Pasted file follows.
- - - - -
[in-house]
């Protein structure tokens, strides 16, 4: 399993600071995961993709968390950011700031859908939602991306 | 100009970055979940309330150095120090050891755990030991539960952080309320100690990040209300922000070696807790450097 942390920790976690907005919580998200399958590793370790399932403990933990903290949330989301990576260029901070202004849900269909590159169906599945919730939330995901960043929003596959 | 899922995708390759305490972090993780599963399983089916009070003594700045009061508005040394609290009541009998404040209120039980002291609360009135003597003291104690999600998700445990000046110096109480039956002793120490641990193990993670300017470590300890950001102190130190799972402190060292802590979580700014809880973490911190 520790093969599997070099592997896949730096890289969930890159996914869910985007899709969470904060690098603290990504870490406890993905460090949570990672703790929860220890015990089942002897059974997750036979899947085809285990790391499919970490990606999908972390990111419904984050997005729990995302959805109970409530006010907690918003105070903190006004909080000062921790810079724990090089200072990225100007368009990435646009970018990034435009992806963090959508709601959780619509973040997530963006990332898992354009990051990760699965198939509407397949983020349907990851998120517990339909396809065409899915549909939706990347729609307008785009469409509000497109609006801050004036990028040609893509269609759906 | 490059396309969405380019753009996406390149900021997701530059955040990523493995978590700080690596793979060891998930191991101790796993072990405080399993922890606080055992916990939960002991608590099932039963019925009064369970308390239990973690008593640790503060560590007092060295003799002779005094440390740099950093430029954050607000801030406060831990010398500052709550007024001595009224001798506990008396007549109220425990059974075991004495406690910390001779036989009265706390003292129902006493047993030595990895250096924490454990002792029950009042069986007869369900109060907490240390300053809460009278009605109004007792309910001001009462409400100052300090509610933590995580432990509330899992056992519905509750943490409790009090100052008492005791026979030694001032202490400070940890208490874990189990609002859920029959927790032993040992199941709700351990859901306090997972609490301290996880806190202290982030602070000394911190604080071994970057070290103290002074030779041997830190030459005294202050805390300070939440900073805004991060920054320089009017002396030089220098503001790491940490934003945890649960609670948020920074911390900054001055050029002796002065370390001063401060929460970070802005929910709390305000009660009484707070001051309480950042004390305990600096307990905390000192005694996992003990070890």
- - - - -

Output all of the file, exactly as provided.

[in-house]
């Protein structure tokens, strides 16, 4: 399993600071995961993709968390950011700031859908939602991306 | 100009970055979940309330150095120090050891755990030991539960952080309320100690990040209300922000070696807790450097 942390920790976690907005919580998200399958590793370790399932403990933990903290949330989301990576260029901070202004849900269909590159169906599945919730939330995901960043929003596959 | 899922995708390759305490972090993780599963399983089916009070003594700045009061508005040394609290009541009998404040209120039980002291609360009135003597003291104690999600998700445990000046110096109480039956002793120490641990193990993670300017470590300890950001102190130190799972402190060292802590979580700014809880973490911190 520790093969599997070099592997896949730096890289969930890159996914869910985007899709969470904060690098603290990504870490406890993905460090949570990672703790929860220890015990089942002897059974997750036979899947085809285990790391499919970490990606999908972390990111419904984050997005729990995302959805109970409530006010907690918003105070903190006004909080000062921790810079724990090089200072990225100007368009990435646009970018990034435009992806963090959508709601959780619509973040997530963006990332898992354009990051990760699965198939509407397949983020349907990851998120517990339909396809065409899915549909939706990347729609307008785009469409509000497109609006801050004036990028040609893509269609759906 | 490059396309969405380019753009996406390149900021997701530059955040990523493995978590700080690596793979060891998930191991101790796993072990405080399993922890606080055992916990939960002991608590099932039963019925009064369970308390239990973690008593640790503060560590007092060295003799002779005094440390740099950093430029954050607000801030406060831990010398500052709550007024001595009224001798506990008396007549109220425990059974075991004495406690910390001779036989009265706390003292129902006493047993030595990895250096924490454990002792029950009042069986007869369900109060907490240390300053809460009278009605109004007792309910001001009462409400100052300090509610933590995580432990509330899992056992519905509750943490409790009090100052008492005791026979030694001032202490400070940890208490874990189990609002859920029959927790032993040992199941709700351990859901306090997972609490301290996880806190202290982030602070000394911190604080071994970057070290103290002074030779041997830190030459005294202050805390300070939440900073805004991060920054320089009017002396030089220098503001790491940490934003945890649960609670948020920074911390900054001055050029002796002065370390001063401060929460970070802005929910709390305000009660009484707070001051309480950042004390305990600096307990905390000192005694996992003990070890």